The term music theatre may also be extended to include the new, highly visual work being developed by the British writer and theatremaker Tim Etchells together with Forced Entertainment and the Lebanese sonic artist Tarek Atoui; and it applies equally well to the musical choreography of Boris Charmatz and to the world premiere by Anne Teresa De Keersmaeker to music by the French spectralist Gérard Grisey. The performative installation Stifters Dinge is also, in the literal sense of the words, music theatre. The aesthetic range of contemporary music expressed by our two opera productions is similarly evident in our concert programme with compositions from Witold Lutosławski to Arvo Pärt, from Gavin Bryars to Jonathan Harvey and György Kurtág.

A recurrent topic of our 2013 programme is the relationship between sound and the moving image: the BBC political documentary filmmaker Adam Curtis joins Massive Attack to look for images revealing the invisibility of political power. ACTUAL REMIX provides ritz Lang’s classic silent movie Metropolis with a contemporary soundtrack of sounds from Iannis Xenakis and Ritchie Hawtin. These are highly diverse approaches, each reflecting on the relation between sound and image, between hearing and seeing in a different way: at times illustrative, at times contrasting, at times independent. Sometimes the image will follow the sound and thereby radically reverse the usual hierarchy where the image has priority – for example in the work of the animators the Quay Brothers, who place their own mysterious visual world alongside the music of Stockhausen and Lutosławski. All these Ciné-Concerts are based on the co-existence of two media: music and film.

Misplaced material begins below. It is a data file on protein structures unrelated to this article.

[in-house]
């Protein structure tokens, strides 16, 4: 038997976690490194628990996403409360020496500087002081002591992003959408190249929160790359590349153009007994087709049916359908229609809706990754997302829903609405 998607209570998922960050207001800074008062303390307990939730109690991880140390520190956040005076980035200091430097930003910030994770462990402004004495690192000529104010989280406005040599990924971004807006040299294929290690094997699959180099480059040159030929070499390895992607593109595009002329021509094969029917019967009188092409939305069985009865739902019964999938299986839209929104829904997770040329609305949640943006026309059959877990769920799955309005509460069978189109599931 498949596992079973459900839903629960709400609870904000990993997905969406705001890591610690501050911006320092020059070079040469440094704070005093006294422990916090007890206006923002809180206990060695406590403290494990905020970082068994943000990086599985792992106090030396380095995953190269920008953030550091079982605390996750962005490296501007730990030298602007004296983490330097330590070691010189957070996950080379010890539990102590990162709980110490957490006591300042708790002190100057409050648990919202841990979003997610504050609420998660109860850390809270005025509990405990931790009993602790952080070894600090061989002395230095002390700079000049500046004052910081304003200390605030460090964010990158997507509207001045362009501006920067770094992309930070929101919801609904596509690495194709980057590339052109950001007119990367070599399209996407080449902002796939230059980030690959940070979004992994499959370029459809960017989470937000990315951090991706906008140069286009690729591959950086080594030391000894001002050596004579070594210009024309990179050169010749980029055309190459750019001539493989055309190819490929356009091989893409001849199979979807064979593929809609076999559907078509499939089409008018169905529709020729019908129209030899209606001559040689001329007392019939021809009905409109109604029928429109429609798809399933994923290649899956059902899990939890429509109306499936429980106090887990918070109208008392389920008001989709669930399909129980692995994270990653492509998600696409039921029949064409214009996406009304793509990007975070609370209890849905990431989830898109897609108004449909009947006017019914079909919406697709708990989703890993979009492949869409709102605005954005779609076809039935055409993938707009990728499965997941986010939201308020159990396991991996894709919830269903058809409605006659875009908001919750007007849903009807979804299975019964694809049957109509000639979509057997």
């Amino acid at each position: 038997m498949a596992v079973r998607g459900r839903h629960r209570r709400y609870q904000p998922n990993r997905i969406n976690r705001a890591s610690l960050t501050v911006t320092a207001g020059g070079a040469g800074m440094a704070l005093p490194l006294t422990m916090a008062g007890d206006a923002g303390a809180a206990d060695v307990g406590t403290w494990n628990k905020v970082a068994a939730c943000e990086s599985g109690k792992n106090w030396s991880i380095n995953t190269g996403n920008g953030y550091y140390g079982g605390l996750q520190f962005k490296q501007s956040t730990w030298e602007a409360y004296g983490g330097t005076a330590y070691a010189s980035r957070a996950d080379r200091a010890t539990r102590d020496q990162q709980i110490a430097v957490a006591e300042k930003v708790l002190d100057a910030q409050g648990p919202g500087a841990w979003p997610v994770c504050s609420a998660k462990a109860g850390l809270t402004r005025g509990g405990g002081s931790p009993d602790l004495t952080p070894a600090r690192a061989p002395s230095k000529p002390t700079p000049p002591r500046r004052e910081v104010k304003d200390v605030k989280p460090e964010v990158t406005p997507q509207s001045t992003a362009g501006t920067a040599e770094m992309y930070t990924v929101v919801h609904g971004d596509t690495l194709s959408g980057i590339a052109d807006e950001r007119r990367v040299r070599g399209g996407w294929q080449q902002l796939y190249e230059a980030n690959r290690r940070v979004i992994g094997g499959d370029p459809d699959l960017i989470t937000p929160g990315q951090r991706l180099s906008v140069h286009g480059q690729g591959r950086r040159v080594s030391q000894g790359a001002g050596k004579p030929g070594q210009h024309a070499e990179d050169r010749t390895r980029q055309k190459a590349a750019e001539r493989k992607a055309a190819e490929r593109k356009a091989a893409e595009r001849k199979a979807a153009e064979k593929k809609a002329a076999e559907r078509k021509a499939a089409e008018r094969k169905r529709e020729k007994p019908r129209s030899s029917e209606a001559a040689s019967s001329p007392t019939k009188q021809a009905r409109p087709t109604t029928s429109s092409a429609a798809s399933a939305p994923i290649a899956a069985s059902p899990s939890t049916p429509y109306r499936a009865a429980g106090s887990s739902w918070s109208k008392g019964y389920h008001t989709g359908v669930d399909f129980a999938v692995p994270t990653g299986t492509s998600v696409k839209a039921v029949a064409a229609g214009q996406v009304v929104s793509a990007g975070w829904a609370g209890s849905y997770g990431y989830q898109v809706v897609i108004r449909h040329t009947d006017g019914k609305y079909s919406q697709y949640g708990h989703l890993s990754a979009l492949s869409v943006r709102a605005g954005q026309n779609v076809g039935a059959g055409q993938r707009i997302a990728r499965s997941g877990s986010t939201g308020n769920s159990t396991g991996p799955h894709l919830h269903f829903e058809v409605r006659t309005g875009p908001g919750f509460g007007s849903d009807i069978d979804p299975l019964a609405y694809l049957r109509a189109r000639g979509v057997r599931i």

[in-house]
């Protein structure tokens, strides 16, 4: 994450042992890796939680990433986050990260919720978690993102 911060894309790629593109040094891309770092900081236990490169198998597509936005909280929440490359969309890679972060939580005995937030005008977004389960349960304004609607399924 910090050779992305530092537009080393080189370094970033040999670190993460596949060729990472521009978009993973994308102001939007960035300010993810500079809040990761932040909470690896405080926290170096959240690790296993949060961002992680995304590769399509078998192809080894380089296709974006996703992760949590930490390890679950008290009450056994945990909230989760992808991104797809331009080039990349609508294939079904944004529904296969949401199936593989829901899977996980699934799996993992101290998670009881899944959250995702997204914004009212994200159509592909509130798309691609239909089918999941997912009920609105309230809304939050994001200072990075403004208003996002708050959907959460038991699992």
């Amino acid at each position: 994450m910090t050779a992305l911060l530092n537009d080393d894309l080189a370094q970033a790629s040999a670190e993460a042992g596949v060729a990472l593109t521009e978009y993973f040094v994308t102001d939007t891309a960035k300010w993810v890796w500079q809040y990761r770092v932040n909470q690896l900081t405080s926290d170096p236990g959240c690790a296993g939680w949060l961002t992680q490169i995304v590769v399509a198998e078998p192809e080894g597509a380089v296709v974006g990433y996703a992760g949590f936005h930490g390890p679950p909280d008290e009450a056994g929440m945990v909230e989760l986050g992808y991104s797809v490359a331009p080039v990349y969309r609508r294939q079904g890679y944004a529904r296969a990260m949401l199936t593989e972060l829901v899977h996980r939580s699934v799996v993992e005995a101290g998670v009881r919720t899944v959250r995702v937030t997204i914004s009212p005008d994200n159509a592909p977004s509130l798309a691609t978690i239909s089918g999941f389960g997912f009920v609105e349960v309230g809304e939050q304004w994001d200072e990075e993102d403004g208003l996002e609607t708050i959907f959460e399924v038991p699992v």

As in other installative and performative productions, the relationship between sound and image is at times of uncanny synchronicity as displayed by Ryoji Ikeda’s work in the Kraftzentrale, while sound and image may also permeate each other as demonstrated in Douglas Gordon’s new piece, Silence, Exile, Deceit, specially created for the Ruhrtriennale and filmed and presented in the Mischanlage. Sometimes even the audience assume the role of protagonists as in Rimini Protokoll’s Situation Rooms or turn into performers themselves as in the moving image of William Forsythe’s City of Abstracts. Video and film footage shown in our program does not remain two-dimensional, but establishes itself as a vivid partner of perception – as can be whitnessed in FC Bergman’s show in the Salzlager and in the fault lines by PACT Zollverein.